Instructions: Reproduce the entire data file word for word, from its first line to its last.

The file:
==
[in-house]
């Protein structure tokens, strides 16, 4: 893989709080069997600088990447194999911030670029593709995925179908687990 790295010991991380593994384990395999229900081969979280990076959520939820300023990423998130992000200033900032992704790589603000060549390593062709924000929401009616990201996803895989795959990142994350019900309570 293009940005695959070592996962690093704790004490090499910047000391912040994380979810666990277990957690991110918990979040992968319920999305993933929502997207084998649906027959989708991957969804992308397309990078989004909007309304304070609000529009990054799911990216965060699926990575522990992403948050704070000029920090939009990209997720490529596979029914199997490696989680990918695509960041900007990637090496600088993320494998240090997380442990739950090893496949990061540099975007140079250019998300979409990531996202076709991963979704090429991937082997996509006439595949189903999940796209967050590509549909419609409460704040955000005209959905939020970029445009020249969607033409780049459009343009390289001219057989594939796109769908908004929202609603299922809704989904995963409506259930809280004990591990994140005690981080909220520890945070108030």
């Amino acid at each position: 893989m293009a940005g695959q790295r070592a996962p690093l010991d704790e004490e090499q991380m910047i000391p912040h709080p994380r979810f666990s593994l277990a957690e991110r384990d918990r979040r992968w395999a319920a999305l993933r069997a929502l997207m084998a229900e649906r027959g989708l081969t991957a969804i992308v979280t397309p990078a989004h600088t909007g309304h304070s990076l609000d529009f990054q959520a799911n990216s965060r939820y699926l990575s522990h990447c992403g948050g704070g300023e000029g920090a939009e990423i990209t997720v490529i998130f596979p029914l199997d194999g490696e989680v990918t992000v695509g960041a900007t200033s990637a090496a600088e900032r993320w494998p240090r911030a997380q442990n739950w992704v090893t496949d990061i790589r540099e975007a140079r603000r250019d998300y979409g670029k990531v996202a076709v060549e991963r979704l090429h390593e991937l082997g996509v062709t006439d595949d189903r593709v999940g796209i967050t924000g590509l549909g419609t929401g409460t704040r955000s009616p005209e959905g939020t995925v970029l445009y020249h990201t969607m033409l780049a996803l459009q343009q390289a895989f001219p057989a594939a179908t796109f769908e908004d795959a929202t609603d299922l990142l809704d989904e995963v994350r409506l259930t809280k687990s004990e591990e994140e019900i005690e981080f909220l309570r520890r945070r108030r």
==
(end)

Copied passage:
[in-house]
């Protein structure tokens, strides 16, 4: 893989709080069997600088990447194999911030670029593709995925179908687990 790295010991991380593994384990395999229900081969979280990076959520939820300023990423998130992000200033900032992704790589603000060549390593062709924000929401009616990201996803895989795959990142994350019900309570 293009940005695959070592996962690093704790004490090499910047000391912040994380979810666990277990957690991110918990979040992968319920999305993933929502997207084998649906027959989708991957969804992308397309990078989004909007309304304070609000529009990054799911990216965060699926990575522990992403948050704070000029920090939009990209997720490529596979029914199997490696989680990918695509960041900007990637090496600088993320494998240090997380442990739950090893496949990061540099975007140079250019998300979409990531996202076709991963979704090429991937082997996509006439595949189903999940796209967050590509549909419609409460704040955000005209959905939020970029445009020249969607033409780049459009343009390289001219057989594939796109769908908004929202609603299922809704989904995963409506259930809280004990591990994140005690981080909220520890945070108030």
């Amino acid at each position: 893989m293009a940005g695959q790295r070592a996962p690093l010991d704790e004490e090499q991380m910047i000391p912040h709080p994380r979810f666990s593994l277990a957690e991110r384990d918990r979040r992968w395999a319920a999305l993933r069997a929502l997207m084998a229900e649906r027959g989708l081969t991957a969804i992308v979280t397309p990078a989004h600088t909007g309304h304070s990076l609000d529009f990054q959520a799911n990216s965060r939820y699926l990575s522990h990447c992403g948050g704070g300023e000029g920090a939009e990423i990209t997720v490529i998130f596979p029914l199997d194999g490696e989680v990918t992000v695509g960041a900007t200033s990637a090496a600088e900032r993320w494998p240090r911030a997380q442990n739950w992704v090893t496949d990061i790589r540099e975007a140079r603000r250019d998300y979409g670029k990531v996202a076709v060549e991963r979704l090429h390593e991937l082997g996509v062709t006439d595949d189903r593709v999940g796209i967050t924000g590509l549909g419609t929401g409460t704040r955000s009616p005209e959905g939020t995925v970029l445009y020249h990201t969607m033409l780049a996803l459009q343009q390289a895989f001219p057989a594939a179908t796109f769908e908004d795959a929202t609603d299922l990142l809704d989904e995963v994350r409506l259930t809280k687990s004990e591990e994140e019900i005690e981080f909220l309570r520890r945070r108030r």